Police in Amsterdam don’t know what the plan was when three city teenagers went to a Glen Street home in the early morning hours on Thursday, armed with a shotgun. They know the teens were intent on settling a score, and believe they intended to rob the residence.
Amsterdam Police Chief Greg Culick said what happened next was a tragedy for all involved. Shortly before 3 a.m., one of the teens fired the shotgun through the glass of the front door at 56 Glen St. killing 23-year-old Alexander Martuscello.
Arrested later Thursday morning were brothers Raymond Matros, 18, and Anthony Matros, 16, of Clark Avenue, and Christopher Malave Jr., 19, of Bunn Street. All three were charged with two counts each of second-degree murder, which carries a maximum sentence of 25 years to life in prison.
Culick said Raymond Matros pulled the trigger, but all three are facing the same charges. The weapon used, a Savage Arms 12-gauge shotgun with a pistol grip, was recovered by police with the help of a state police canine. The weapon was found under a woodpile in the backyard of a house near where the shooting took place.
Martuscello, who recently moved to the Glen Street address with two friends, was struck in the upper chest with a 12-gauge slug and died on the scene.
“I don’t know if he was looking to send a message and things went horribly awry,” said Culick of Raymond Matros, “but the course of all their lives changed inexorably.”
Culick said police aren’t sure if Martuscello was the intended victim. He said investigators do know that those who lived in the house and the teenagers “knew each other from the streets,” and that one of the teens had had a fight last week with those that lived there.
Montgomery County District Attorney Kelli McCoski said the two murder counts faced by each defendant cover homicidal intent and the fact that a victim was killed in the commission of another crime -- the attempted robbery.
Montgomery County District Attorney Kelli McCoski explains the murder charges against three Amsterdam teenagers. Photo by Dan Fitzsimmons.
“I don’t know exactly what they were looking for in that residence,” said McCoski, of the attempted robbery.
Culick said none of the individuals involved in the incident, from the suspects to Martuscello and his roommates, had anything significant on their criminal records or were very well known to police. McCoski said there have been no charges filed based on anything that was found inside the Glen Street home by state police, whose forensics unit assisted Amsterdam police in the investigation. Authorities are not aware of any drug or gang connection with the crime.
Culick said Raymond Matros is the one who obtained the shotgun and probably conceived of the idea to go to Glen Street Thursday morning. Police are still trying to figure out where he got the shotgun. He added that Malave was a close friend of the Matros brothers and likely tagged along to back up his friends and scare those who lived in the Glen Street house.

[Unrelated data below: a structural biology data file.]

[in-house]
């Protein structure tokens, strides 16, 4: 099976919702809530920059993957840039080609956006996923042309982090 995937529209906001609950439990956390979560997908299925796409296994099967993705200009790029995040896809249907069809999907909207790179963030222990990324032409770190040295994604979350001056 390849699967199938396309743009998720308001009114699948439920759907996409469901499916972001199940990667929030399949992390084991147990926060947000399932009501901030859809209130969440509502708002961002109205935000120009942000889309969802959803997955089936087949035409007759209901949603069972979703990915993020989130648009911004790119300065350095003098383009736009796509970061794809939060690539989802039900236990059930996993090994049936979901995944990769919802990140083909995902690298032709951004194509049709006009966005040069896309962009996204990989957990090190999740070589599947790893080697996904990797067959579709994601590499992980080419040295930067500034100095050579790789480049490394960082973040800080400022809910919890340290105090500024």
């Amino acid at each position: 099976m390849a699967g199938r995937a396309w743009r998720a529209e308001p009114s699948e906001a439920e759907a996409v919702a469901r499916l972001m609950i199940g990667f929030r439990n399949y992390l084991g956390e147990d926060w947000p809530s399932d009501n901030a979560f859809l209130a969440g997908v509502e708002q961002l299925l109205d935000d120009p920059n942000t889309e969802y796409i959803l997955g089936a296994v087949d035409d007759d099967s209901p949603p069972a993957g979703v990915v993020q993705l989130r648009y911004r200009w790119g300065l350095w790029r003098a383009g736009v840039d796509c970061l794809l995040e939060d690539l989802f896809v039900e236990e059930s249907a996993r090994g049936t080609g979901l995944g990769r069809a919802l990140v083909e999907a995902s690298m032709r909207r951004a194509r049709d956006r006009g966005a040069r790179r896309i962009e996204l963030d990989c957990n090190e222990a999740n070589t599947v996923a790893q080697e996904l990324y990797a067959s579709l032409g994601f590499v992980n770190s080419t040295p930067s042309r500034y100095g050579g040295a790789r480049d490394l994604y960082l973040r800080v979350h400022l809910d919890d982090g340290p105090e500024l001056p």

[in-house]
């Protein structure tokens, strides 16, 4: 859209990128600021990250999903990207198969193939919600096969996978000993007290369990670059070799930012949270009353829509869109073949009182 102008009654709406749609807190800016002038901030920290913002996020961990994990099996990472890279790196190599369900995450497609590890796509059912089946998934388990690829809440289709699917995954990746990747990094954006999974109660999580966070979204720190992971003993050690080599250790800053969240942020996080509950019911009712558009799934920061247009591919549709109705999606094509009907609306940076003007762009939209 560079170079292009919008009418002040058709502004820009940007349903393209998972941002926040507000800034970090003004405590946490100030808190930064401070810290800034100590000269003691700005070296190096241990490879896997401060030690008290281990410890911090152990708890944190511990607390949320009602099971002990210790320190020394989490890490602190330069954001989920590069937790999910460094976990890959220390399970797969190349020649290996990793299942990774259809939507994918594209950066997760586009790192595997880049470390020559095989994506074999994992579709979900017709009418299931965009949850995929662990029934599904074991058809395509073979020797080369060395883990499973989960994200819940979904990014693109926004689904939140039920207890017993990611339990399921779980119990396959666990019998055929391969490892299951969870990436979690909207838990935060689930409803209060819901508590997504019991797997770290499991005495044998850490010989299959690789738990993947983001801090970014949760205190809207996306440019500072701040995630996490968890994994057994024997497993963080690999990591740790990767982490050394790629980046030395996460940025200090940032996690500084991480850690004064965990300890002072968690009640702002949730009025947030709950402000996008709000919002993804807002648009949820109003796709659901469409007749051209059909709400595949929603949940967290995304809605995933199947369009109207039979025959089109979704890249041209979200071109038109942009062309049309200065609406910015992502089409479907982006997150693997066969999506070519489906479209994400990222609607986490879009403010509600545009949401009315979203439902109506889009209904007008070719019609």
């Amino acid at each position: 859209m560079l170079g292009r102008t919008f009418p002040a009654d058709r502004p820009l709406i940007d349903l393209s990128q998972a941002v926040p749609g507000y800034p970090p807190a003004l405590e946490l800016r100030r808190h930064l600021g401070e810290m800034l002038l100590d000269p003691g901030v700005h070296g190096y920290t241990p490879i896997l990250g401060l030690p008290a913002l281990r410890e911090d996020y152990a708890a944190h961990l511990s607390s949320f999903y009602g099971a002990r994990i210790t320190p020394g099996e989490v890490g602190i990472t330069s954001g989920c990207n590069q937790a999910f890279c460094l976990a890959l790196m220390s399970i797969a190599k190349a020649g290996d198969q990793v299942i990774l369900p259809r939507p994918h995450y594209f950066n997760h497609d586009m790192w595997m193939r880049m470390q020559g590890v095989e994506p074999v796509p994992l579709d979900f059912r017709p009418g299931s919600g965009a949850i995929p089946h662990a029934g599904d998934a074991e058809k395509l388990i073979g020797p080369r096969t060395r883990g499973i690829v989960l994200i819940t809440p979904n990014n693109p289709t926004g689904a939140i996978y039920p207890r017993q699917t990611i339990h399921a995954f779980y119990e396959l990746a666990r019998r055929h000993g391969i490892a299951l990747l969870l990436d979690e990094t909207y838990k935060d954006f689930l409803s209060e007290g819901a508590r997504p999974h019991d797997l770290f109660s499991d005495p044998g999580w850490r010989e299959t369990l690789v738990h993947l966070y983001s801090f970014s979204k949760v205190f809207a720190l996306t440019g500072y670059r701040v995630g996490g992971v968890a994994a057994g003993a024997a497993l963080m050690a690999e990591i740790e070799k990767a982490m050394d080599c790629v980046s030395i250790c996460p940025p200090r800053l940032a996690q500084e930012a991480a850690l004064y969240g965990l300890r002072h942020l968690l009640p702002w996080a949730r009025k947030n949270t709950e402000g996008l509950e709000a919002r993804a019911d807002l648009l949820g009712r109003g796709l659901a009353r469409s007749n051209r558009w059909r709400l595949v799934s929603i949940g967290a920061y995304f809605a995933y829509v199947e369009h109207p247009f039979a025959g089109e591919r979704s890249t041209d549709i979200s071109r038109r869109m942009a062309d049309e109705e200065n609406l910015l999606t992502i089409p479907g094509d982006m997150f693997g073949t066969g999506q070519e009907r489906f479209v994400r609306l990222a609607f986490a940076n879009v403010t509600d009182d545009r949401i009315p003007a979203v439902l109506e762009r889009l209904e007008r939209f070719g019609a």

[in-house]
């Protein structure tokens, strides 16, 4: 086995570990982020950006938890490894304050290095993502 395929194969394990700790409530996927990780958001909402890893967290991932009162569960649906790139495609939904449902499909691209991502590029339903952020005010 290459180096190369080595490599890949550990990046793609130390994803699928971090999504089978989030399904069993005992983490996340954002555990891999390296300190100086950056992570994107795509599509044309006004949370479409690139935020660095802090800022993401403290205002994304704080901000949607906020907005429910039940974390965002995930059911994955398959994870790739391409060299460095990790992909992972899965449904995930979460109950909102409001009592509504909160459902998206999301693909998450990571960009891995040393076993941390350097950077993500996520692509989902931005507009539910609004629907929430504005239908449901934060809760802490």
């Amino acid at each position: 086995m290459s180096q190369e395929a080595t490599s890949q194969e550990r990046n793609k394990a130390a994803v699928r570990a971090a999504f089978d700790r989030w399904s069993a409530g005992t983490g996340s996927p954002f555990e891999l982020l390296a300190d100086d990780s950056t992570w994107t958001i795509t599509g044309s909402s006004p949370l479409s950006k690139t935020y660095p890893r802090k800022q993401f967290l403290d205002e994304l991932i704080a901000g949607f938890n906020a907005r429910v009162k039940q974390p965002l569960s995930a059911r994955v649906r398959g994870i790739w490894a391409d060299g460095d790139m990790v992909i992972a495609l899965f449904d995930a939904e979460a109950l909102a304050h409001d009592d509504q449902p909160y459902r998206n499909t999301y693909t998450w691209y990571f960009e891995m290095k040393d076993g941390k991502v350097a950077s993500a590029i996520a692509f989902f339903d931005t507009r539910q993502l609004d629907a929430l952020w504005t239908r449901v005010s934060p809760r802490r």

Culick said the arrests in the case were the fastest he’s seen in his 30 years with the Amsterdam Police Department. Officers used a combination of surveillance video, tips from neighbors and even Facebook in apprehending the Matros brothers and Malave Jr. The call for a gunshot victim reached police just before 3 a.m. and the arrests were all made around 11 a.m.
Culick credited his detectives, and in particular Deputy Chief Victor Hugo, with quickly apprehending the suspects. He said his detectives are well-versed in the community dynamics of Amsterdam, and “know the lay of the land, they know the players. They’re incredibly interactive with this community.” He also thanked the state police for help with forensics and the canine that was used in the investigation.
Culick was nearly at a loss to explain the teenagers’ actions, and said he was upset both for the victim and his family, as well as the suspects and their families.
“What goes through somebody’s mind when this happens?” he said. “Where do you unplug from society where this is the right way to handle things?”
He later added, “Our hearts grieve for the loss that the victim’s family suffered.”
Culick said although he has no say in the matter, he believes the suspects, if found guilty, should never get out of prison. That does not, however, mean that he or the investigators on the case don’t also feel for the suspects.
Culick said investigators learned that soon after allegedly committing the murder, the three teenagers gathered at a nearby house and cried together, realizing what they had just done.
McCoski said that 16-year-old Anthony Matros will not be receiving youthful offender status and that she won’t be offering a plea bargain on the charges faced by the three teenagers.